The Maintenance of Wakefulness Test and driving simulator performance

Adelaide Institute for Sleep Health, Repatriation General Hospital-Daw Park, Australia.
Sleep (Impact Factor: 4.59). 12/2005; 28(11):1381-5.
Source: PubMed


It has been suggested that the Maintenance of Wakefulness Test (MWT) may be clinically useful to assess fitness to drive, yet little is known about the actual relationship between sleep latency and driving performance. This study examined the ability of 2 MWT trials to predict driving-simulator performance in healthy individuals.
Twenty healthy volunteers (mean age 22.8 years; 9 men).
The MWT and driving-simulator performance were examined under 2 conditions-partial sleep deprivation and a combination of partial sleep deprivation and alcohol consumption. Each subject was studied a week apart, with the order randomly assigned. Subjects completed a nighttime 70-minute AusEd driving simulation task and two 40-minute MWT trials, 1 before (MWT1) and 1 after (MWT2) the driving task. In the sleep-deprived condition, the MWT1 sleep latency was inversely correlated with braking reaction time. During the partial sleep deprivation and alcohol condition, the number of microsleeps during the driving task, steering deviation, braking reaction time, and crashes all negatively correlated with the MWT1 sleep latency. Additionally, construction of a receiver-operator characteristic curve revealed that MWT1 sleep latency in the partial sleep deprivation plus alcohol condition significantly discriminated subjects who had a crash from those who did not.
These results indicate that sleep latency on the MWT is a reasonable predictor of driving simulator performance in sleepy, alcohol-impaired, normal subjects. Further research is needed to examine the relationship between daytime MWT results and driving simulator performance in sleepy patients (eg, those with obstructive sleep apnea) and in experimentally sleep-deprived normal subjects.

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    • "Lane deviation, defined as movement (in centimetres) of the car from the median position of the left hand side of the road, variation in speed (outside the prescribed speed zone 60–80 kph), braking reaction time (ms) and mean number of crashes (off road events, collisions with slow moving trucks, or stopping events >10 s) were used as outcome measures. This simulated driving task is sensitive to performance changes due to sleep deprivation (Desai et al., 2006), circadian rhythms (Banks et al., 2005), sleep disorders (Desai et al., 2006) and alcohol (Howard et al., 2007; Vakulin et al., 2007). "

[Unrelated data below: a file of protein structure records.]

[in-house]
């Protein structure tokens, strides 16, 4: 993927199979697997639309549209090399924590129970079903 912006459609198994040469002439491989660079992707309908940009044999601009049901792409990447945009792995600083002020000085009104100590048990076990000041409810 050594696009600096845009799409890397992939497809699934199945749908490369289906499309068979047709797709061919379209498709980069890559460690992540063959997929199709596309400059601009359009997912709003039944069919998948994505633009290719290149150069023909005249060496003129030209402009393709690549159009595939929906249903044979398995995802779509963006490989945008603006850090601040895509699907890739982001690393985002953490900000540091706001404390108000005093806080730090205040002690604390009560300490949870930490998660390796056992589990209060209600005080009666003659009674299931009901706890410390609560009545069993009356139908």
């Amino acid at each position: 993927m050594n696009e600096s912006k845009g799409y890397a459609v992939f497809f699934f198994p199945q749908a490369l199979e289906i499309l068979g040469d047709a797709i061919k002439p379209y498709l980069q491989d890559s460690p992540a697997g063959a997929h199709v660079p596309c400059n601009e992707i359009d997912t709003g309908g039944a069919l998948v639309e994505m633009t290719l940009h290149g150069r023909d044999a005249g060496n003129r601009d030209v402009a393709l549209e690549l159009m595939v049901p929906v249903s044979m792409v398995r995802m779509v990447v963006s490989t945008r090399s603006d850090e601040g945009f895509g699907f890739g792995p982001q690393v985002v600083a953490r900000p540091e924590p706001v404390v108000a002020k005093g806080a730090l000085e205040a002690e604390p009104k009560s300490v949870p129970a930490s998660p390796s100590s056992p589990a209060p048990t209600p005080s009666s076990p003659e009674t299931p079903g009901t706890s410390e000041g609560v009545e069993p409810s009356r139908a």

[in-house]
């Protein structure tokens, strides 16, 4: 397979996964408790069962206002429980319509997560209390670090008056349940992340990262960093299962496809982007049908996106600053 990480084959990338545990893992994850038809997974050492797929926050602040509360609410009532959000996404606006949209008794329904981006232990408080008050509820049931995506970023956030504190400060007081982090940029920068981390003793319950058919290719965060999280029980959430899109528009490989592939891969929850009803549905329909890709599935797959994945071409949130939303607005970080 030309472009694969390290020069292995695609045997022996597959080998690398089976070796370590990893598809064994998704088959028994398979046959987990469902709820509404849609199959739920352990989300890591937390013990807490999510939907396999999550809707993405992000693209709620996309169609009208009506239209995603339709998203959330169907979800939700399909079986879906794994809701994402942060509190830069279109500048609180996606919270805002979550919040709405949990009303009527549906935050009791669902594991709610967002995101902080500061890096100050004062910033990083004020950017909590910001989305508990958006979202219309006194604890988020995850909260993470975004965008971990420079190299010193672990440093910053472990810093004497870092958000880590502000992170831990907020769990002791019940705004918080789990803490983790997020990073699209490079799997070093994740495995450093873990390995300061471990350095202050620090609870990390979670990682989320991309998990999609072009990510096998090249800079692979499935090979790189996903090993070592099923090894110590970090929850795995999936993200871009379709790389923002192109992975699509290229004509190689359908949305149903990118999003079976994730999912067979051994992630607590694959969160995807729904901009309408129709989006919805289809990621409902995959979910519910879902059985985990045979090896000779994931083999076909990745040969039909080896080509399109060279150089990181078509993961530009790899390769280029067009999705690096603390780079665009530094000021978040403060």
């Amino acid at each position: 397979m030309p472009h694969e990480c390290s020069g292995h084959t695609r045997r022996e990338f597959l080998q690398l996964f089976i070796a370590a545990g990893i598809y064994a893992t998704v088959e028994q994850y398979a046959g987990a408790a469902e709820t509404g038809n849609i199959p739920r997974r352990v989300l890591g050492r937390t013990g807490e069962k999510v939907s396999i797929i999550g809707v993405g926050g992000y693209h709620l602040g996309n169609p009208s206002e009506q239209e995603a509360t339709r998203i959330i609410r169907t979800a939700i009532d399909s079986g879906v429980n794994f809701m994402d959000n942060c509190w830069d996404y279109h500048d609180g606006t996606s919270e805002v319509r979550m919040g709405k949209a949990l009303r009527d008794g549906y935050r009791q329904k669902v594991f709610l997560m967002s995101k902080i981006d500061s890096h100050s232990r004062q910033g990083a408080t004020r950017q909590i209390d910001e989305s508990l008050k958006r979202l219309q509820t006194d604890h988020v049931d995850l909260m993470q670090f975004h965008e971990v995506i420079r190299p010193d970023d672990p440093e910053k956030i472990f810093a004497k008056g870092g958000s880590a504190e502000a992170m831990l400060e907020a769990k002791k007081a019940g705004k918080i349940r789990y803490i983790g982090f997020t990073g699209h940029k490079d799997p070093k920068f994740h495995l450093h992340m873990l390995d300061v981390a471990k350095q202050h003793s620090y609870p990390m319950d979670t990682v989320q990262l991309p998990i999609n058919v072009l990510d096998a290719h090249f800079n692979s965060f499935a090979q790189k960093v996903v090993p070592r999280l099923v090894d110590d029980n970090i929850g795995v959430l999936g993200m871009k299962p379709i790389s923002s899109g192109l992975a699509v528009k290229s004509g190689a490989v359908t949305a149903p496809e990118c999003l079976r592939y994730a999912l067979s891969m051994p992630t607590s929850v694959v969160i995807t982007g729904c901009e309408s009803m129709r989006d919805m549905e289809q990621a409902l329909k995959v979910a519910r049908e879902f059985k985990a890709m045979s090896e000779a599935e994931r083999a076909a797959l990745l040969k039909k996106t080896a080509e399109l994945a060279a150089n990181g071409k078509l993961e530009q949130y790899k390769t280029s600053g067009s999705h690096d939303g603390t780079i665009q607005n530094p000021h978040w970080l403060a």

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    ABSTRACT: Driving is a complex task, which can be broken down into specific cognitive processes. In order to determine which components contribute to drowsy driving impairments, the current study examined simulated driving and neurocognitive performance after one night of sleep deprivation. Nineteen professional drivers (age 45.3±9.1) underwent two experimental sessions in randomised order: one after normal sleep and one after 27h total sleep deprivation. A simulated driving task (AusEd), the psychomotor vigilance test (PVT), and neurocognitive tasks selected from the Cognitive Drug Research computerised neurocognitive assessment battery (simple and choice RT, Stroop Task, Digit Symbol Substitution Task, and Digit Vigilance Task) were administered at 10:00h in both sessions. Mixed-effects ANOVAs were performed to examine the effect of sleep deprivation versus normal sleep on performance measures. To determine if any neurocognitive tests predicted driving performance (lane position variability, speed variability, braking RT), neurocognitive measures that were significantly affected by sleep deprivation were then added as a covariate to the ANOVAs for driving performance. Simulated driving performance and neurocognitive measures of vigilance and reaction time were impaired after sleep deprivation (p<0.05), whereas tasks examining processing speed and executive functioning were not significantly affected by sleep loss. PVT performance significantly predicted specific aspects of simulated driving performance. Thus, psychomotor vigilance impairment may be a key cognitive component of driving impairment when sleep deprived. The generalisability of this finding to real-world driving remains to be investigated.